Fortunately that doesn't make the single-player game any less absorbing. It's a bit like when we hop onto the rowing machine at the gym to warm up. Most of the time we're just on autopilot; rowing and rowing without really pushing ourselves and letting our minds wander off (onto things like silly metaphors to shove in reviews). But every so often we glance up at the timer and start concentrating and really putting our backs into it. It's awfully easy to just play Zoo Keeper and make decent progress without really thinking too hard about it; your stylus just seems to automatically glide around doing the work for you. But if you really focus you can be clever and realise that going for the lower of the two obvious link-ups will make the other one fall into place by itself and net you a nice little points bonus.
Which must be obvious to anybody who's given up on this review completely and decided to play the Flash game all day instead. A game that you can play with various degrees of mental application is certainly something to be applauded. It's just a pity that you can play it online for free, really, isn't it? Well, it is for the publisher anyway. To be fair to them, there are some other game modes on the DS cart, including a mode that involves collecting a certain number of animals instead of fulfilling a level-by-level quota, a Quest mode that sets you various specific tasks to complete and a six-minute Time Attack effort. But they don't add a huge amount of value, and the much more challenging difficulty level you can unlock is hardly a deal breaker either.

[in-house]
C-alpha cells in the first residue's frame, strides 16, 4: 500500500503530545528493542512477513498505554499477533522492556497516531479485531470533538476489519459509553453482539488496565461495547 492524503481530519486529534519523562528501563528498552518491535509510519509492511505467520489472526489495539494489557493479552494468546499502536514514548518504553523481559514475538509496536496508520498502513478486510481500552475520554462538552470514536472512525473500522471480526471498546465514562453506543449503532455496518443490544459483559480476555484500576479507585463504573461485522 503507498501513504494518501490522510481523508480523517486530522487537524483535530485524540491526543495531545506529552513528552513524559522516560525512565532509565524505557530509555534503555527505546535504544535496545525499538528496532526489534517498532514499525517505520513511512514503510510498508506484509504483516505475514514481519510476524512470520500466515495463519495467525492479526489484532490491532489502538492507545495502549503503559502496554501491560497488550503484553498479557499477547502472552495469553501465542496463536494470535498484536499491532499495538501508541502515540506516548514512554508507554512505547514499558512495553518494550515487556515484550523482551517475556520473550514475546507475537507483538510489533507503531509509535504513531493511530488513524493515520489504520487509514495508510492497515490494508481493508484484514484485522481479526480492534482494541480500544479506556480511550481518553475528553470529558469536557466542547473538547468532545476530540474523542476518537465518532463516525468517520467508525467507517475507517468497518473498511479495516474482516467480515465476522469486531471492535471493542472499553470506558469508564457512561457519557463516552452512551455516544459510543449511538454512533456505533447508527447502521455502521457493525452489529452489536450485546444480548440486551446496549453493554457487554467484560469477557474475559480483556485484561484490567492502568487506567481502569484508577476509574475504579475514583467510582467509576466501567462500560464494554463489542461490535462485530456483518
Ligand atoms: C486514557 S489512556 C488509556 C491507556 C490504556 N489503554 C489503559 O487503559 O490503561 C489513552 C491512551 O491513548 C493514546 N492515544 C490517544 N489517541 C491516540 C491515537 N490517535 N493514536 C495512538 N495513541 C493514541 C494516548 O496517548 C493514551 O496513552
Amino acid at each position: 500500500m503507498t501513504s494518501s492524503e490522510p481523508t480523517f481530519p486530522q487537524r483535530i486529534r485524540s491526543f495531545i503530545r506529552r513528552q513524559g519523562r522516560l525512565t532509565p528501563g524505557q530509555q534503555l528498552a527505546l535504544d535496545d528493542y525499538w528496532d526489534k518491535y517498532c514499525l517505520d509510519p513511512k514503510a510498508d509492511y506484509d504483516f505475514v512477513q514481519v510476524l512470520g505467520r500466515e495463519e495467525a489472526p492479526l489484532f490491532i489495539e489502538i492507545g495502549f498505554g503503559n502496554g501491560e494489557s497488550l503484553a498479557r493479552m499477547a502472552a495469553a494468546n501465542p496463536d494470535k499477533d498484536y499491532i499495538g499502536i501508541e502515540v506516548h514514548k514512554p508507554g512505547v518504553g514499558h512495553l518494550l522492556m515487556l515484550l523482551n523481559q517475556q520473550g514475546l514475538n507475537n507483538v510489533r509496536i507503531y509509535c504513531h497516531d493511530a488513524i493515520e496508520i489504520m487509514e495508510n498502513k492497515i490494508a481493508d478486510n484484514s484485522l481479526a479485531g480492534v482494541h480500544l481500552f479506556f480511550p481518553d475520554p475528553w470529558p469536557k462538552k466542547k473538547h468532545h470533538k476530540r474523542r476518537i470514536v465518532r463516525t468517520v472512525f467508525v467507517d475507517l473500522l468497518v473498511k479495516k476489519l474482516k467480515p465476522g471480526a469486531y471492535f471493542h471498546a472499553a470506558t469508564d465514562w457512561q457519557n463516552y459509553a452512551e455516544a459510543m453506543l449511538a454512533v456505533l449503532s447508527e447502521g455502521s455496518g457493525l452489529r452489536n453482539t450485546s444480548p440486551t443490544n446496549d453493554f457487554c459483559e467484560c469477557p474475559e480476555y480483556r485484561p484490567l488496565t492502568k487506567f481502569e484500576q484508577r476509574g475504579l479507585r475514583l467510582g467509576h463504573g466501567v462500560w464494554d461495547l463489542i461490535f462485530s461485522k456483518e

There's undoubtedly a lot of fun to be had playing Zoo Keeper. It's simple, single-player sessions can potentially last as long as the marathon Tetris games that used to run our Game Boy batteries down virtually the same day we bought them, and it's noteworthy for being perfectly playable even if you're virtually comatose despite having the capacity to satisfy those puzzle fans capable of mustering serious concentration. But it's just not worth buying unless you can get it really cheap or you're a Russian oligarch or something. The portability, extra modes and various refinements of the DS version make for a much more satisfying game than the Flash effort we're continually referencing, but the DS is already home to a good few equally satisfying puzzlers (including Mr. Driller and Polarium) and we'd seriously suggest looking to them before haggling for a copy of Zoo Keeper. The Internet ruins everything again.
6 / 10